September 12, 2011 by k. liz
So, just last week I posted about a challenge that I am giving myself to try to actively embrace lifelong learning. My Monday posts for the next six weeks will be about something that I am reading/have read and how I am learning from it. Now, I had hoped to have a book finished to share with you, but as it would be I am caught up in a thriller, and haven’t quite finished it, though I do believe it is a good learning experience. For instance, had you realized that the word sans has become so commonplace that we can use it in our general English usage sans dictionary or quotation marks? Yeah, so . . . something else I’ve been reading. 🙂
Well, tonight I just finished up my first reading assignment for my Applied Linguistic Master Class. I decided to back and read a couple of the non-assigned pages that had interesting tid-bits on them. So – here is my report from
Computers and Linguistics and Using Computers to Study Words
these articles are located on pg. 24 and pg. 61 of Finegan’s Language: Its Structure and Use 5th Edition.
In summary, both of these articles were discussing ways that people can use computers as tools when studying languages. It is amazing to see the advances that have been made in using computers to analyze and therefore make very measured decisions regarding teaching and/or learning based on computer research in linguistics. As Computers and Linguistics put it,
To understand how computers can test theories of language, it’s helpful to view linguistics as an endeavor to make explicit exactly what it is that speakers implicitly know about their language.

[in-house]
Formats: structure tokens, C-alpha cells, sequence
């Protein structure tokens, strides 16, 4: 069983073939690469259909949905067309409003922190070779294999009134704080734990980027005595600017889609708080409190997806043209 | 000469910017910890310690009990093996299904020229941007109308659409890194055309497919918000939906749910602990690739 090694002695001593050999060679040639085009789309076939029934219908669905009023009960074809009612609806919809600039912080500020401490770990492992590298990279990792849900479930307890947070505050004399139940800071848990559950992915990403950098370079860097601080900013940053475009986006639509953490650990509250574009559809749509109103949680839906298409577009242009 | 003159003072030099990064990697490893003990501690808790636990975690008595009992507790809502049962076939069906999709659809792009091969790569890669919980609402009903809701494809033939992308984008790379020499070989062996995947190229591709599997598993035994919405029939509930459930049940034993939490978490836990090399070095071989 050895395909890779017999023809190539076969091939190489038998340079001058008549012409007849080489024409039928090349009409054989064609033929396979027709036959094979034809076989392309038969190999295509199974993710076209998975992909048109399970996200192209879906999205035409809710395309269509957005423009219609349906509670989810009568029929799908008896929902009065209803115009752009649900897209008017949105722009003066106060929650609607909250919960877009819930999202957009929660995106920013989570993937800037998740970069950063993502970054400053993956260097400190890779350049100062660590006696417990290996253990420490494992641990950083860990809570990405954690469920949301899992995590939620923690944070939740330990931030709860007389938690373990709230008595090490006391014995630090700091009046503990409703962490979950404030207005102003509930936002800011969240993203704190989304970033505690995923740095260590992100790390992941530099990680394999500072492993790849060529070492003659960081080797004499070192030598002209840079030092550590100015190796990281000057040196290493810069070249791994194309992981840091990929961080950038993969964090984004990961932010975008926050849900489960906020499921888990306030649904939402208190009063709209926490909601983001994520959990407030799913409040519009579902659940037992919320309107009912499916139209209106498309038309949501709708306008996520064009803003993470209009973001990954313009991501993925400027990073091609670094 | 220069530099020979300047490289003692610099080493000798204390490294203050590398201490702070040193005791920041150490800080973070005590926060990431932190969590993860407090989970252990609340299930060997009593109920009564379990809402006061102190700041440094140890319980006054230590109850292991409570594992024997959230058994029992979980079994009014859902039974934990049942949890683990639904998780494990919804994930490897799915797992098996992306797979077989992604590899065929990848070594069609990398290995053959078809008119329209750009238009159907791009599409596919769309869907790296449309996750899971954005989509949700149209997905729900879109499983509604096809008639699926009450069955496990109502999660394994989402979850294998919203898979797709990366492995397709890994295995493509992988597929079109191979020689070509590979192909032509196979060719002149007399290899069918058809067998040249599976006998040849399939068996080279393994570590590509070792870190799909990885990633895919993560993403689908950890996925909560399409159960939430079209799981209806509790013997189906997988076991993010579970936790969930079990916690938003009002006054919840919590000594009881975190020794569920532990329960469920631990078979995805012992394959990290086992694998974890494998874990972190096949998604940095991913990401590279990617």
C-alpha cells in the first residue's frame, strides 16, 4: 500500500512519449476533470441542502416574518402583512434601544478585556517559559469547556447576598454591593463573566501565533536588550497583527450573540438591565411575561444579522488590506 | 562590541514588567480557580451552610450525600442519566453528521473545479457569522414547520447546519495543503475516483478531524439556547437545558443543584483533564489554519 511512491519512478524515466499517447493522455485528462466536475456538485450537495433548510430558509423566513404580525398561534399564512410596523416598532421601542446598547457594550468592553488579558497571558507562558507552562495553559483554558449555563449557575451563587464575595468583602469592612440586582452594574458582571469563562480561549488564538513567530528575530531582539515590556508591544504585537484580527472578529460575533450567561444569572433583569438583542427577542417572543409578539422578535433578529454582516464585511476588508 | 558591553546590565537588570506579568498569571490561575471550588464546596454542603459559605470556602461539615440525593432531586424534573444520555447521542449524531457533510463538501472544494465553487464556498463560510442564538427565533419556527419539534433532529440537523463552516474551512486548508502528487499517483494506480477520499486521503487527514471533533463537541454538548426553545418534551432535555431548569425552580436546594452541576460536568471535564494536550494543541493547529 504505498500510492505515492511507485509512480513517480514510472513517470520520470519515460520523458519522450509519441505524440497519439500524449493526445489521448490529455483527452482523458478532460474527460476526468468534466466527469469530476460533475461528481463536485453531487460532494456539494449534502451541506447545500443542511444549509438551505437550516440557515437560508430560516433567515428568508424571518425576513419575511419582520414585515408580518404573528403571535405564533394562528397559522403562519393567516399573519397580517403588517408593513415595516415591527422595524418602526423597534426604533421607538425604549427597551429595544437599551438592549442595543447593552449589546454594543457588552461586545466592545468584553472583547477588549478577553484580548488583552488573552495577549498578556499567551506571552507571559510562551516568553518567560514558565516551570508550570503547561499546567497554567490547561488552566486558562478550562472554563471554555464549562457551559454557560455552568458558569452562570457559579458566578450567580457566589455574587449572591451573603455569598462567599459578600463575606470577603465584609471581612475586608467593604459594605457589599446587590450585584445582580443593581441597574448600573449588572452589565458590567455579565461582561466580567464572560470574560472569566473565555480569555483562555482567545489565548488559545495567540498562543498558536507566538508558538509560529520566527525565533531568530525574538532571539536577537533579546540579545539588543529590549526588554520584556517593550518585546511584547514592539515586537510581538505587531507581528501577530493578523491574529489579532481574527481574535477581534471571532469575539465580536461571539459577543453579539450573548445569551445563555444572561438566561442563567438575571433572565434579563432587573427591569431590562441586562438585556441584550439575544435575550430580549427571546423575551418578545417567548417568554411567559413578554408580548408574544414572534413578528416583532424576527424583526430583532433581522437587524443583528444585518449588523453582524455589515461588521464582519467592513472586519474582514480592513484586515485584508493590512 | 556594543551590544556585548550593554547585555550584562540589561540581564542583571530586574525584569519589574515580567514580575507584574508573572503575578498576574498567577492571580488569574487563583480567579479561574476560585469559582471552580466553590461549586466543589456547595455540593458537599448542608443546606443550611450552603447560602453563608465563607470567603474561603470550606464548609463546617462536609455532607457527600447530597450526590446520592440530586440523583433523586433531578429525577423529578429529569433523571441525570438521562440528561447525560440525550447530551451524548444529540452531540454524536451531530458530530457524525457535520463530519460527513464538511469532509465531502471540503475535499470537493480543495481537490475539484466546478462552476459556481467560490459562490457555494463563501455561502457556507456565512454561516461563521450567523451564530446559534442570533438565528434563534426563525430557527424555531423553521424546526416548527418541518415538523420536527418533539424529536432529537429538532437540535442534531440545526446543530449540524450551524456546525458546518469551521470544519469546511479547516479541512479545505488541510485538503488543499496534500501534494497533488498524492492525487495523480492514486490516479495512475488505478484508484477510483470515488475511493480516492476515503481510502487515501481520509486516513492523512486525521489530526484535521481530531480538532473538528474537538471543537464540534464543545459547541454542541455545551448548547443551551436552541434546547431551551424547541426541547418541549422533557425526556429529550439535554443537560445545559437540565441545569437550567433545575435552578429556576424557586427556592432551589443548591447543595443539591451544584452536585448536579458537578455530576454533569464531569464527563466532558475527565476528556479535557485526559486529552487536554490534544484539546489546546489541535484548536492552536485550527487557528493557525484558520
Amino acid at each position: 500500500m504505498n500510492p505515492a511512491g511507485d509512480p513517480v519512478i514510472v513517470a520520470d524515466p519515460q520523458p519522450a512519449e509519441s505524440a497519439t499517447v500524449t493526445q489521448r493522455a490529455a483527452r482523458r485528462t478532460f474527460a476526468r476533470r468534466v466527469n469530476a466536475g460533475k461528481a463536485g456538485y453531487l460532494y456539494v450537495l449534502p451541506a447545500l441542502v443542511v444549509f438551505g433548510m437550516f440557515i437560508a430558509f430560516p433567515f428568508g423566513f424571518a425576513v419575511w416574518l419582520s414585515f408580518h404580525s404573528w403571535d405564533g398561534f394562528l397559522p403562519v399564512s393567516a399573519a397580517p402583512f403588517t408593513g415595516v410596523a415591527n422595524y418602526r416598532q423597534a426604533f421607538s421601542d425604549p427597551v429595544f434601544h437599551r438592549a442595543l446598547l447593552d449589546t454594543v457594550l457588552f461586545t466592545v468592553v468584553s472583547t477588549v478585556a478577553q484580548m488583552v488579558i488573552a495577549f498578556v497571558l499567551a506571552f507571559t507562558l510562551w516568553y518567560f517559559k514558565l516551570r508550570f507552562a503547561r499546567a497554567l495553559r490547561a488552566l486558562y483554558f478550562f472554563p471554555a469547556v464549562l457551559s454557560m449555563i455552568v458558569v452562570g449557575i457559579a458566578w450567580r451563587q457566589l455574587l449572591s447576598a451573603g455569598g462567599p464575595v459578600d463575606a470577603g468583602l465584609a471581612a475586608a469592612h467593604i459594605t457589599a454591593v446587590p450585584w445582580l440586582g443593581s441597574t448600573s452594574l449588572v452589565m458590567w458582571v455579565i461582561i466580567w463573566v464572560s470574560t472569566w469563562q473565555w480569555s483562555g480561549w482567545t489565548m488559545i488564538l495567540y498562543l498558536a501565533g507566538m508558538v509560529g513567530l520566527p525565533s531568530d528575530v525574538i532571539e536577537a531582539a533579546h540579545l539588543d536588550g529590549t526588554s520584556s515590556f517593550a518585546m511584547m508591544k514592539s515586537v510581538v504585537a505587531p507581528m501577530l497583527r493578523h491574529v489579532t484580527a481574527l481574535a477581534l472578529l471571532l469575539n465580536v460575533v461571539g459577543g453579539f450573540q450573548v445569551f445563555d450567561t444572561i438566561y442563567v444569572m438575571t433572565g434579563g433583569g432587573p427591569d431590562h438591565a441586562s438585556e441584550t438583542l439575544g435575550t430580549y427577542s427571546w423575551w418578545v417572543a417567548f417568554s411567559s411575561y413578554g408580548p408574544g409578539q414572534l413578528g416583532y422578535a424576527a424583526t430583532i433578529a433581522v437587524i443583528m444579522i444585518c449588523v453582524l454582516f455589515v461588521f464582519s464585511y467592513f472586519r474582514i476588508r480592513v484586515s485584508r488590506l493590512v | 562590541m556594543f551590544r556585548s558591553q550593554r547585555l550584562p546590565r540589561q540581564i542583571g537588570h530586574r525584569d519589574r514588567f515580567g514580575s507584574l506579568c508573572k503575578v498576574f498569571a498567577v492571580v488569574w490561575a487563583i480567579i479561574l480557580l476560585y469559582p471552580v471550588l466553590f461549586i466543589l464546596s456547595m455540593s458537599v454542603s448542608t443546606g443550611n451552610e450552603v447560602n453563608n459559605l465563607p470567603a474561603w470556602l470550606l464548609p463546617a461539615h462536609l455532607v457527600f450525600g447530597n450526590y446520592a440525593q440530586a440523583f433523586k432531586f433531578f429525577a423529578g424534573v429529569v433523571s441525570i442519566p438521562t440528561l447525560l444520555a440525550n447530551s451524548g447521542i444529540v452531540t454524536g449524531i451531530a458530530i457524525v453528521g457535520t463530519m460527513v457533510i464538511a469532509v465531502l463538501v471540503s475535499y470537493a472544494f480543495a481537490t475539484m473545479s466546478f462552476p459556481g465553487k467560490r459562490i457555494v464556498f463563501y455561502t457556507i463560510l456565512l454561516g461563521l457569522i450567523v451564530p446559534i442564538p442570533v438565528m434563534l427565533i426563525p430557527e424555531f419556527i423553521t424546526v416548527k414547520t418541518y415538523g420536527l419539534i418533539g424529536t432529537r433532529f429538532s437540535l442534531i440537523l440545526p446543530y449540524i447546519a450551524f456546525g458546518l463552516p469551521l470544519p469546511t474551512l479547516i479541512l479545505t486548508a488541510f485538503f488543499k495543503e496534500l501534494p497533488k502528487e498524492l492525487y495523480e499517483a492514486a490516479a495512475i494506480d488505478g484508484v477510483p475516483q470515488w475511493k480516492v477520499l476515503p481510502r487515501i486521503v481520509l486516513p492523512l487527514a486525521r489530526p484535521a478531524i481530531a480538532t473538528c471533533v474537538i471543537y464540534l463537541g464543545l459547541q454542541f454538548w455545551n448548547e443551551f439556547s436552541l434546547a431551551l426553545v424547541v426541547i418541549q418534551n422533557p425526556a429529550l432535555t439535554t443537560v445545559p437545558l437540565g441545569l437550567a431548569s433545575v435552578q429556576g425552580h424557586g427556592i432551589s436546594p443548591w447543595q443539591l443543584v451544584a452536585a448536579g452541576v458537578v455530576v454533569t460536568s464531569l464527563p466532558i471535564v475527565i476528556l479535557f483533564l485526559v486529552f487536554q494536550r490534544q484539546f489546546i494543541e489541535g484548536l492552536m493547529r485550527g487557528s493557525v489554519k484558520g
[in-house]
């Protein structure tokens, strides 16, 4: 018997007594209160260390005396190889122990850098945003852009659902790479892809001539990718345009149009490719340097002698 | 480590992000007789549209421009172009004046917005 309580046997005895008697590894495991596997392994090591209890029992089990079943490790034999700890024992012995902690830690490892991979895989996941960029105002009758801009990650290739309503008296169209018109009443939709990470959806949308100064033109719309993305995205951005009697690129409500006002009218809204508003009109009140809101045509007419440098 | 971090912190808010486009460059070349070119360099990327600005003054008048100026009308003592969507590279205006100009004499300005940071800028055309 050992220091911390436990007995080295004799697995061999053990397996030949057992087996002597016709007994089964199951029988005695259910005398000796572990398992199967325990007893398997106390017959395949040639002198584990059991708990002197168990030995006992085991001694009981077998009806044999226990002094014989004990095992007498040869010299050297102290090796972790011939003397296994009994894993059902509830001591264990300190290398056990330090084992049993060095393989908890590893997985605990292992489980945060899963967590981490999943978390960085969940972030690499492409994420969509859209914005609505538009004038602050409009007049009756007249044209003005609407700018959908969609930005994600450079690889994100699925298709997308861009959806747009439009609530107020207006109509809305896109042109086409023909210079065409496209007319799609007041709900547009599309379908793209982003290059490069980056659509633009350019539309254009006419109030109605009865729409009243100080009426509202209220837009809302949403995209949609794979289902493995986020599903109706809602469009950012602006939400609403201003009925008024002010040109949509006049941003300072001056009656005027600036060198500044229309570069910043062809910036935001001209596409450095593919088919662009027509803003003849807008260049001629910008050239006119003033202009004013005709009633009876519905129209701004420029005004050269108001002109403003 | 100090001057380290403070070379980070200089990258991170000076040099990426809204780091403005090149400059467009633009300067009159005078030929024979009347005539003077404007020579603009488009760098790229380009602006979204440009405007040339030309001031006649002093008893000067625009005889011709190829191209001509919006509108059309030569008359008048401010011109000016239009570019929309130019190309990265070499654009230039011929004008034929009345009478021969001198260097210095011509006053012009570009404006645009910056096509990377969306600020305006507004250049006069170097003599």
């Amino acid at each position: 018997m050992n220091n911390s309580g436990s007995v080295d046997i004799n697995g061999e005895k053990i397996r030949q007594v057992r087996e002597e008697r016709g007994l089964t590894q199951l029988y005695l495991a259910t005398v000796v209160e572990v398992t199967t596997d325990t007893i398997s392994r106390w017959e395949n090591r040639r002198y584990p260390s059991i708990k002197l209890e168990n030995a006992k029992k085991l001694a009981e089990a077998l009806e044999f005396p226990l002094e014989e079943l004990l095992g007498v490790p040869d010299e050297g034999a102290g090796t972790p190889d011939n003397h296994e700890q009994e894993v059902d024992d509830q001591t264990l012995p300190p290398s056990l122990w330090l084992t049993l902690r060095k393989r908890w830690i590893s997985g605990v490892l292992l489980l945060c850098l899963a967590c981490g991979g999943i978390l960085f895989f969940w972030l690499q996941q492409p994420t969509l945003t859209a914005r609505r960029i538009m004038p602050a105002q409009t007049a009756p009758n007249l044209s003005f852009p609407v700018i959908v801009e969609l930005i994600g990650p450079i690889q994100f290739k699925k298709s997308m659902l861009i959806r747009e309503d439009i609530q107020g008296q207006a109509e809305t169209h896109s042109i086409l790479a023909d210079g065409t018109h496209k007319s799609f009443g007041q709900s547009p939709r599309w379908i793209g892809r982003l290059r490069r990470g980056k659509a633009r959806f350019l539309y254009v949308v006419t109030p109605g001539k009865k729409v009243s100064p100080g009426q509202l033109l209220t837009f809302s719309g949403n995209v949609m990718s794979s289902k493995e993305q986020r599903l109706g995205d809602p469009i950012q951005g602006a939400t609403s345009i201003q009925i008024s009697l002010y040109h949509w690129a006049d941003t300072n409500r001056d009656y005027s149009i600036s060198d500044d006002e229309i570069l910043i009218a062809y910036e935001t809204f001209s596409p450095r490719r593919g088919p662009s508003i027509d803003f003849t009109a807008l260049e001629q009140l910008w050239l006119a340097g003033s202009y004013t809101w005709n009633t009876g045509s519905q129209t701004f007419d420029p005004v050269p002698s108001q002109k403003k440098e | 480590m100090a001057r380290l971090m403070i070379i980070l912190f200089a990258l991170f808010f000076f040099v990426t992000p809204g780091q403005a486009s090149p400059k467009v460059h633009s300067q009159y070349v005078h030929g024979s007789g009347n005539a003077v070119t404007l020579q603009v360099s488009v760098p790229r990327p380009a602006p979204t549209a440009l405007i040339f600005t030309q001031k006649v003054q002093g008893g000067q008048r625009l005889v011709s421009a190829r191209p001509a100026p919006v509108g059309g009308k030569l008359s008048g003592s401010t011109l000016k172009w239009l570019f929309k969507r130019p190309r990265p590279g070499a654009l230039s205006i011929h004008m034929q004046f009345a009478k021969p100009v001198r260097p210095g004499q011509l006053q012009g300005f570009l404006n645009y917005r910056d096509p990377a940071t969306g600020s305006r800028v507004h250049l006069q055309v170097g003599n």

Even with all of the advances in technology in our world, scientists are still not happy with where they are on speech recognition and interpretation software. This makes me wonder if part of that is because speech is such a personal thing. Your speech, your words, your accent, your style are all connected to who you are. The way I like to view linguistics is the beautiful meeting of science and art. You cannot tear art away from language – look at poems, songs, love letters . . . but at the same time, there is no language that is not scientifically classified, categorized, analyzed. How awesome is this field?!
Anyway, back to the matter at hand. Scientists have been working to create programs and software that will further assist teachers (like myself) and others working with language-learners (or other linguistics fields, such as forensic linguistics) to study and grow in our knowledge of language itself so that informed decisions and steps can be taken to benefit everyone involved.
One such program that is mentioned in Using Computers to Study Words is the Brown Corpus. This Corpus is from back in the 1950s-1960s, but it contains nearly 1 million words and over 500 texts. The purpose of the Brown Corpus is to allow people to search words and find their frequency as well as the genres they appear in. Most people I’m sure would wonder what good this would do them, but I see it as a tool for finding and teaching collocations (words that often appear together, such as get off) and also for finding what types of words certain genres contain the most of. Now, I spent just a little bit of time trying to find a good corpus tonight to link here so you could go and check it out yourself, but I have limited time and I couldn’t find an easily manageable one. So, that might be a later post.
So, to sum up, computers can be awesome tools for analyzing language, and that can be helpful for . . . well, for a lot of things – writers, speakers, teachers, students . . . all of these can benefit from a tool that would allow them to view, analyze and manage language easily. If there was a Turkish corpus that I could find and use, I’d be writing down my list of 100 most used vocabulary words to start memorizing!!
Thanks for bearing with me!
If you’d like to take part in my challenge, just leave a comment with a link to your post on what you’ve been reading, and I’ll link it here!